Open Access Open Badges Research article

In Silico discovery of transcription factors as potential diagnostic biomarkers of ovarian cancer

Mandeep Kaur1, Cameron R MacPherson1, Sebastian Schmeier1, Kothandaraman Narasimhan2, Mahesh Choolani3 and Vladimir B Bajic1*

Author Affiliations

1 Computational Bioscience Research Center, King Abdullah University of Science and Technology, Thuwal 23955-6900, Kingdom of Saudi Arabia

2 Centre for Excellence in Genomic Medicine Research, King Abdul Aziz University, PO. Box 80216, Jeddah 21589, Kingdom of Saudi Arabia

3 Diagnostic Biomarker Discovery Laboratory, Department of Obstetrics and Gynaecology, Yong Loo Lin School of Medicine, National University Health System, 5 Lower Kent Ridge Road, 119074, Singapore

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BMC Systems Biology 2011, 5:144  doi:10.1186/1752-0509-5-144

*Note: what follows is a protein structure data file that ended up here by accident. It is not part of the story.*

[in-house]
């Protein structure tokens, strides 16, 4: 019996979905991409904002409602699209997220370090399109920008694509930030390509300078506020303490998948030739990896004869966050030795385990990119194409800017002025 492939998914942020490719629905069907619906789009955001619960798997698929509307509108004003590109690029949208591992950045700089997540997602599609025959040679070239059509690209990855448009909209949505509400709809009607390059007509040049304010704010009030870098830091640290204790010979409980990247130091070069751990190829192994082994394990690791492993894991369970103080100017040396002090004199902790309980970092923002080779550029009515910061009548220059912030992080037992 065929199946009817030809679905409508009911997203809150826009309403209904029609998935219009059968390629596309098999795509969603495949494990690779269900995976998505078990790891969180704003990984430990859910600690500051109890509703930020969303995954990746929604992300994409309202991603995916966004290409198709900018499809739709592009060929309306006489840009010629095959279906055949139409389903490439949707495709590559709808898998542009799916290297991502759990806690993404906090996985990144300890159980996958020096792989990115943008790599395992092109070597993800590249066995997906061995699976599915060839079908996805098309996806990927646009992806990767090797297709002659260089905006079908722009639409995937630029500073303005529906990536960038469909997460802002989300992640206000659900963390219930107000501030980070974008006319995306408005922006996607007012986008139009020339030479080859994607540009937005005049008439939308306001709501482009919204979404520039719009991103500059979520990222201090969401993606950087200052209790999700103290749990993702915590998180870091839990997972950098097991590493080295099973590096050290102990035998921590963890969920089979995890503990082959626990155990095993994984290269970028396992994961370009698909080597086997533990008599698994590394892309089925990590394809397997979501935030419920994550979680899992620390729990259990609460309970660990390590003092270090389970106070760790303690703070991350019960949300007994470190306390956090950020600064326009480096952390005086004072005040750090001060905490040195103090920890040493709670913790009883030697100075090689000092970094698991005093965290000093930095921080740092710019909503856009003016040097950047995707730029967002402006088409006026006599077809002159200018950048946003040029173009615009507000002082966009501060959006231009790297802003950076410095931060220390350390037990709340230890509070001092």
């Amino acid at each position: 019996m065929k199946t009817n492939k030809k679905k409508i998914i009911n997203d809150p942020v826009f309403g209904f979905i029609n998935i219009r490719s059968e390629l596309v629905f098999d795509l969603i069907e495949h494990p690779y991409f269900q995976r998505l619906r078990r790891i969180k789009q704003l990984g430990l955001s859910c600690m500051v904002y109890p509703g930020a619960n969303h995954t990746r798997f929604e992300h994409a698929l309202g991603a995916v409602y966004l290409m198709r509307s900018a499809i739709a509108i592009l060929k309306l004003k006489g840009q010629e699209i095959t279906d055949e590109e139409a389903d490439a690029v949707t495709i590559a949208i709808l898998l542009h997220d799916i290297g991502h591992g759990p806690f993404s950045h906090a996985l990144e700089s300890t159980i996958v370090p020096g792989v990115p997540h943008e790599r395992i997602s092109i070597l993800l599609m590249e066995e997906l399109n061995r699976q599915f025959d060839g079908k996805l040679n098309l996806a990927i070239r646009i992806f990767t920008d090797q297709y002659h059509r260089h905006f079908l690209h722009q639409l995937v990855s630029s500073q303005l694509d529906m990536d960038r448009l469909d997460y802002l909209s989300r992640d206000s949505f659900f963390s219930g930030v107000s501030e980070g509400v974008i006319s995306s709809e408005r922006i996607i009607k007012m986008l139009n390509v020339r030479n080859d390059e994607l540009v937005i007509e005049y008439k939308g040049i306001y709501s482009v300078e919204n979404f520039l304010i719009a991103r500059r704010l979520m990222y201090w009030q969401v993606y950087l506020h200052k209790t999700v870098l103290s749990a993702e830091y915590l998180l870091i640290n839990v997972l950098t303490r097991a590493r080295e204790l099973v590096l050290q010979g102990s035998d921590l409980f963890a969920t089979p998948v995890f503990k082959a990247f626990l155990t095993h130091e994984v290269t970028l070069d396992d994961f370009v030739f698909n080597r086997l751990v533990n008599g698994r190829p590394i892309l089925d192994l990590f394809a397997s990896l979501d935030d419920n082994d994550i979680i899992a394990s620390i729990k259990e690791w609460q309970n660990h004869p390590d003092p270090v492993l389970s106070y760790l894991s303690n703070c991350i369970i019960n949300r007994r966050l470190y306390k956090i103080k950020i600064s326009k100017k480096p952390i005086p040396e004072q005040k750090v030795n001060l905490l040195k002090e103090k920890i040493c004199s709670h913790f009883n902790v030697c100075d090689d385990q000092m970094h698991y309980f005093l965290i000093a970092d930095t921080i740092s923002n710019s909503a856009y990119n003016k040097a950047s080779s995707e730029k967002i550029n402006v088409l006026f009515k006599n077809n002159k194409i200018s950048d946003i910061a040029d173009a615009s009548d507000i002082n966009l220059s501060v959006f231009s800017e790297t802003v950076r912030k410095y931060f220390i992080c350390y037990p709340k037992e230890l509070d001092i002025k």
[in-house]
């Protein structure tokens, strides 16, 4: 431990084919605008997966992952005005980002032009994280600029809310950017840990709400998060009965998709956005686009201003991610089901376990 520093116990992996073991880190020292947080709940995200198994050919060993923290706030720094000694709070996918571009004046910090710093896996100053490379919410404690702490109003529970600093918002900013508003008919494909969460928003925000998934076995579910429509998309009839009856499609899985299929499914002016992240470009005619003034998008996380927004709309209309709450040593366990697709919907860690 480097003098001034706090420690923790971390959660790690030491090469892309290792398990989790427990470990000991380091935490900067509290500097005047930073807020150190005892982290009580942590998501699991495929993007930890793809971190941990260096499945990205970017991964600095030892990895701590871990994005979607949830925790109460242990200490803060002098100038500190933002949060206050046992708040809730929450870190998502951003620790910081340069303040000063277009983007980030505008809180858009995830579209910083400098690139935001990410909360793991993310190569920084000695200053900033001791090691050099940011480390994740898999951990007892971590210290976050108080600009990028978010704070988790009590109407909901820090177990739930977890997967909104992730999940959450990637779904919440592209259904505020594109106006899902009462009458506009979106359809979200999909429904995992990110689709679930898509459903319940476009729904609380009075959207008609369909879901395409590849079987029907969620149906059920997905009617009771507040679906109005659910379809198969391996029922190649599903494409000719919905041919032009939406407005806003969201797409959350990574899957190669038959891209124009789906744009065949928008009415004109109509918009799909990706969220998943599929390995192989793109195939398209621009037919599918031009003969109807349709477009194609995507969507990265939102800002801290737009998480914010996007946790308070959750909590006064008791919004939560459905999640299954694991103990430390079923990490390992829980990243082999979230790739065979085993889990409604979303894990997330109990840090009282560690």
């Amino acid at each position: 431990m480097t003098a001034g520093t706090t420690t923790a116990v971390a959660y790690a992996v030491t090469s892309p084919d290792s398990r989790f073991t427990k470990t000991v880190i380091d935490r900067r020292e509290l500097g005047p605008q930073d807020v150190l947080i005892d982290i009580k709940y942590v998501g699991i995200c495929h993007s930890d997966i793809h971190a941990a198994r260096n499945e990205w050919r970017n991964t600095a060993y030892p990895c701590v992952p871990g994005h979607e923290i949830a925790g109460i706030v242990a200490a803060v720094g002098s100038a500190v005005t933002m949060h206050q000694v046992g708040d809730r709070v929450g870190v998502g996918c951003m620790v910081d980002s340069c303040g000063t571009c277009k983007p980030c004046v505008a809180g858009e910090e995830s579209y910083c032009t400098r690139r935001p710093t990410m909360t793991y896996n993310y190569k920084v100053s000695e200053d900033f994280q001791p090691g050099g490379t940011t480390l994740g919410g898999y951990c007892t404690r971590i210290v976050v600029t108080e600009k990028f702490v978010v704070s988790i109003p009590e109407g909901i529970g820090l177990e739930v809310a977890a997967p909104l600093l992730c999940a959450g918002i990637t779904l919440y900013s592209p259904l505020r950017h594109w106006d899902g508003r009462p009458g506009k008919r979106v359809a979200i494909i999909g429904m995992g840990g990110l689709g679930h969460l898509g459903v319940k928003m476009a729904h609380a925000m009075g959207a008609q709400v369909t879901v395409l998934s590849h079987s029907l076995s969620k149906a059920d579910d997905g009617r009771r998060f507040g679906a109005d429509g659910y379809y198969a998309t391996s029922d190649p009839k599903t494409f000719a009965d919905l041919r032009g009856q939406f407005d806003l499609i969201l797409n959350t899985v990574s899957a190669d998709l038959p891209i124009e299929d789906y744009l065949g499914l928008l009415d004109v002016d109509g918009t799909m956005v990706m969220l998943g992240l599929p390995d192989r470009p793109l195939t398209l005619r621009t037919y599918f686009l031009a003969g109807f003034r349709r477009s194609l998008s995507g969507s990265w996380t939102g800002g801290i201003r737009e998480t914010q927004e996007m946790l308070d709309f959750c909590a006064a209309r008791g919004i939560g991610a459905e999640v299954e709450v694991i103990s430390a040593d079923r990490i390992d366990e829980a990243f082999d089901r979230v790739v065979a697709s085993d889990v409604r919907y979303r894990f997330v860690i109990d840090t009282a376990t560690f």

Published: 19 September 2011



Our study focuses on identifying potential biomarkers for diagnosis and early detection of ovarian cancer (OC) through the study of transcription regulation of genes affected by estrogen hormone.


The results are based on a set of 323 experimentally validated OC-associated genes compiled from several databases, and their subset controlled by estrogen. For these two gene sets we computationally determined transcription factors (TFs) that putatively regulate transcription initiation. We ranked these TFs based on the number of genes they are likely to control. In this way, we selected 17 top-ranked TFs as potential key regulators and thus possible biomarkers for a set of 323 OC-associated genes. For 77 estrogen controlled genes from this set we identified three unique TFs as potential biomarkers.


We introduced a new methodology to identify potential diagnostic biomarkers for OC. This report is the first bioinformatics study that explores multiple transcriptional regulators of OC-associated genes as potential diagnostic biomarkers in connection with estrogen responsiveness. We show that 64% of TF biomarkers identified in our study are validated based on real-time data from microarray expression studies. As an illustration, our method could identify CP2 that in combination with CA125 has been reported to be sensitive in diagnosing ovarian tumors.